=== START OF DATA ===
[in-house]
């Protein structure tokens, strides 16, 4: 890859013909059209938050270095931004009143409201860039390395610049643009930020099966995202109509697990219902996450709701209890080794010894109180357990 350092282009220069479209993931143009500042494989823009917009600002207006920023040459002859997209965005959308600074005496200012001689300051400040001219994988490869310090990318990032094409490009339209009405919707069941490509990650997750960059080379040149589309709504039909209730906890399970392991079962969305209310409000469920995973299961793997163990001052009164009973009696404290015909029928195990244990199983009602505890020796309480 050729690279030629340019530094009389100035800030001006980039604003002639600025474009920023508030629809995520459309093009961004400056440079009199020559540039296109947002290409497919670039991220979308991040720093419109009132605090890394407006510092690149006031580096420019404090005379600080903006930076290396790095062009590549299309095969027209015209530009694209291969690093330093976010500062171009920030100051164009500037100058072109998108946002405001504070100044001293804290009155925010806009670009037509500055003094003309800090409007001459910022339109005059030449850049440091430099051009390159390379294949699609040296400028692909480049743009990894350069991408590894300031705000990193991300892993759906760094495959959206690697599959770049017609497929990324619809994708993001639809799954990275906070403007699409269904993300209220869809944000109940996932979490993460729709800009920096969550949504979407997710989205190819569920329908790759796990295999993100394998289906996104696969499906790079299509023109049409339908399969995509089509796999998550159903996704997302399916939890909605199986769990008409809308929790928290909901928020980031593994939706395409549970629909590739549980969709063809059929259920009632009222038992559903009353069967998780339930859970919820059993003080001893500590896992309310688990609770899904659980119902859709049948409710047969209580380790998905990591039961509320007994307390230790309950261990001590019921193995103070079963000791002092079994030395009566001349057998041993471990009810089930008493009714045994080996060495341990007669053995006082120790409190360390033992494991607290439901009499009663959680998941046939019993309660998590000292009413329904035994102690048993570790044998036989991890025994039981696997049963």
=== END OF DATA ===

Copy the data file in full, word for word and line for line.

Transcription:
[in-house]
């Protein structure tokens, strides 16, 4: 890859013909059209938050270095931004009143409201860039390395610049643009930020099966995202109509697990219902996450709701209890080794010894109180357990 350092282009220069479209993931143009500042494989823009917009600002207006920023040459002859997209965005959308600074005496200012001689300051400040001219994988490869310090990318990032094409490009339209009405919707069941490509990650997750960059080379040149589309709504039909209730906890399970392991079962969305209310409000469920995973299961793997163990001052009164009973009696404290015909029928195990244990199983009602505890020796309480 050729690279030629340019530094009389100035800030001006980039604003002639600025474009920023508030629809995520459309093009961004400056440079009199020559540039296109947002290409497919670039991220979308991040720093419109009132605090890394407006510092690149006031580096420019404090005379600080903006930076290396790095062009590549299309095969027209015209530009694209291969690093330093976010500062171009920030100051164009500037100058072109998108946002405001504070100044001293804290009155925010806009670009037509500055003094003309800090409007001459910022339109005059030449850049440091430099051009390159390379294949699609040296400028692909480049743009990894350069991408590894300031705000990193991300892993759906760094495959959206690697599959770049017609497929990324619809994708993001639809799954990275906070403007699409269904993300209220869809944000109940996932979490993460729709800009920096969550949504979407997710989205190819569920329908790759796990295999993100394998289906996104696969499906790079299509023109049409339908399969995509089509796999998550159903996704997302399916939890909605199986769990008409809308929790928290909901928020980031593994939706395409549970629909590739549980969709063809059929259920009632009222038992559903009353069967998780339930859970919820059993003080001893500590896992309310688990609770899904659980119902859709049948409710047969209580380790998905990591039961509320007994307390230790309950261990001590019921193995103070079963000791002092079994030395009566001349057998041993471990009810089930008493009714045994080996060495341990007669053995006082120790409190360390033992494991607290439901009499009663959680998941046939019993309660998590000292009413329904035994102690048993570790044998036989991890025994039981696997049963």